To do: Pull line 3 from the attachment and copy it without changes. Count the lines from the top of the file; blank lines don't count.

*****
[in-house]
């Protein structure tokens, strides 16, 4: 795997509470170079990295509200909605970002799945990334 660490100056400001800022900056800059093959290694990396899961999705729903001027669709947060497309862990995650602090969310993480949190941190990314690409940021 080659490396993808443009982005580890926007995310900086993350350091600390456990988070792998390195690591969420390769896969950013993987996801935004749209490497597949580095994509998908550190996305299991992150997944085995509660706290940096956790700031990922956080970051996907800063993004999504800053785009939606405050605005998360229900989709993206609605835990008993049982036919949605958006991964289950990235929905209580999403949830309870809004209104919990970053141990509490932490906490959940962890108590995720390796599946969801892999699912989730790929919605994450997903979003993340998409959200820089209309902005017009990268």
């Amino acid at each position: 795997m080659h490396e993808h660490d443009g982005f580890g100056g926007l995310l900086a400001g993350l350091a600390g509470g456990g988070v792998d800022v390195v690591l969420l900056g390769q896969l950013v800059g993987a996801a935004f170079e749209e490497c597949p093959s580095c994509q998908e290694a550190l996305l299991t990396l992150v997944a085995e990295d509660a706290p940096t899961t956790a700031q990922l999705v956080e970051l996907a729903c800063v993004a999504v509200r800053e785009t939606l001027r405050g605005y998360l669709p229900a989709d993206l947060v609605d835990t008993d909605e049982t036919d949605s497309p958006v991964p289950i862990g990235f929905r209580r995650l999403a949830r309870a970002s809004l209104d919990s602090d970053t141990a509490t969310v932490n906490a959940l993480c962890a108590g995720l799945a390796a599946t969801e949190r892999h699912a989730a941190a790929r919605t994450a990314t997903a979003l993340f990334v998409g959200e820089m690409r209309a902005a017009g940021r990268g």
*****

């Amino acid at each position: 795997m080659h490396e993808h660490d443009g982005f580890g100056g926007l995310l900086a400001g993350l350091a600390g509470g456990g988070v792998d800022v390195v690591l969420l900056g390769q896969l950013v800059g993987a996801a935004f170079e749209e490497c597949p093959s580095c994509q998908e290694a550190l996305l299991t990396l992150v997944a085995e990295d509660a706290p940096t899961t956790a700031q990922l999705v956080e970051l996907a729903c800063v993004a999504v509200r800053e785009t939606l001027r405050g605005y998360l669709p229900a989709d993206l947060v609605d835990t008993d909605e049982t036919d949605s497309p958006v991964p289950i862990g990235f929905r209580r995650l999403a949830r309870a970002s809004l209104d919990s602090d970053t141990a509490t969310v932490n906490a959940l993480c962890a108590g995720l799945a390796a599946t969801e949190r892999h699912a989730a941190a790929r919605t994450a990314t997903a979003l993340f990334v998409g959200e820089m690409r209309a902005a017009g940021r990268g």